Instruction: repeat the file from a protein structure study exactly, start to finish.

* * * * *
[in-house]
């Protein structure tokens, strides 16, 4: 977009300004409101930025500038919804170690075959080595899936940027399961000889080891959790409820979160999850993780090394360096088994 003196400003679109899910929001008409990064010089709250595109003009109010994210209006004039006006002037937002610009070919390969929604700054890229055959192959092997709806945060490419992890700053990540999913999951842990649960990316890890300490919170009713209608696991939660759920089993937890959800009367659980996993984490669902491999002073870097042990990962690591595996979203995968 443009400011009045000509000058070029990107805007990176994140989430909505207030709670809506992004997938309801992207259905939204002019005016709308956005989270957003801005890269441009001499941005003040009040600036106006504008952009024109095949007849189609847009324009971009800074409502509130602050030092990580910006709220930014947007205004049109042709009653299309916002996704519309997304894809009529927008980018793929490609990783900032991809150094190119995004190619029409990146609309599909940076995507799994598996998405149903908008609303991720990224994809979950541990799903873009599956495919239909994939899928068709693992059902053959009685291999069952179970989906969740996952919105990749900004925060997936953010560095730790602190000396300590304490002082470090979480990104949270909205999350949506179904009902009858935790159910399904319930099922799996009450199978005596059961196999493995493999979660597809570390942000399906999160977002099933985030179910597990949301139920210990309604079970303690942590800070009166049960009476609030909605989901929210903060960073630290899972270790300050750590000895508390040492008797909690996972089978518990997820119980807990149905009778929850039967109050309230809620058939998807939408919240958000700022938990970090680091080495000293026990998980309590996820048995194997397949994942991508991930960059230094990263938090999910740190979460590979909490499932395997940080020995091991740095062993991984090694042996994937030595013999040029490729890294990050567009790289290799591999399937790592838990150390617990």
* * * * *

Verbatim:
[in-house]
């Protein structure tokens, strides 16, 4: 977009300004409101930025500038919804170690075959080595899936940027399961000889080891959790409820979160999850993780090394360096088994 003196400003679109899910929001008409990064010089709250595109003009109010994210209006004039006006002037937002610009070919390969929604700054890229055959192959092997709806945060490419992890700053990540999913999951842990649960990316890890300490919170009713209608696991939660759920089993937890959800009367659980996993984490669902491999002073870097042990990962690591595996979203995968 443009400011009045000509000058070029990107805007990176994140989430909505207030709670809506992004997938309801992207259905939204002019005016709308956005989270957003801005890269441009001499941005003040009040600036106006504008952009024109095949007849189609847009324009971009800074409502509130602050030092990580910006709220930014947007205004049109042709009653299309916002996704519309997304894809009529927008980018793929490609990783900032991809150094190119995004190619029409990146609309599909940076995507799994598996998405149903908008609303991720990224994809979950541990799903873009599956495919239909994939899928068709693992059902053959009685291999069952179970989906969740996952919105990749900004925060997936953010560095730790602190000396300590304490002082470090979480990104949270909205999350949506179904009902009858935790159910399904319930099922799996009450199978005596059961196999493995493999979660597809570390942000399906999160977002099933985030179910597990949301139920210990309604079970303690942590800070009166049960009476609030909605989901929210903060960073630290899972270790300050750590000895508390040492008797909690996972089978518990997820119980807990149905009778929850039967109050309230809620058939998807939408919240958000700022938990970090680091080495000293026990998980309590996820048995194997397949994942991508991930960059230094990263938090999910740190979460590979909490499932395997940080020995091991740095062993991984090694042996994937030595013999040029490729890294990050567009790289290799591999399937790592838990150390617990």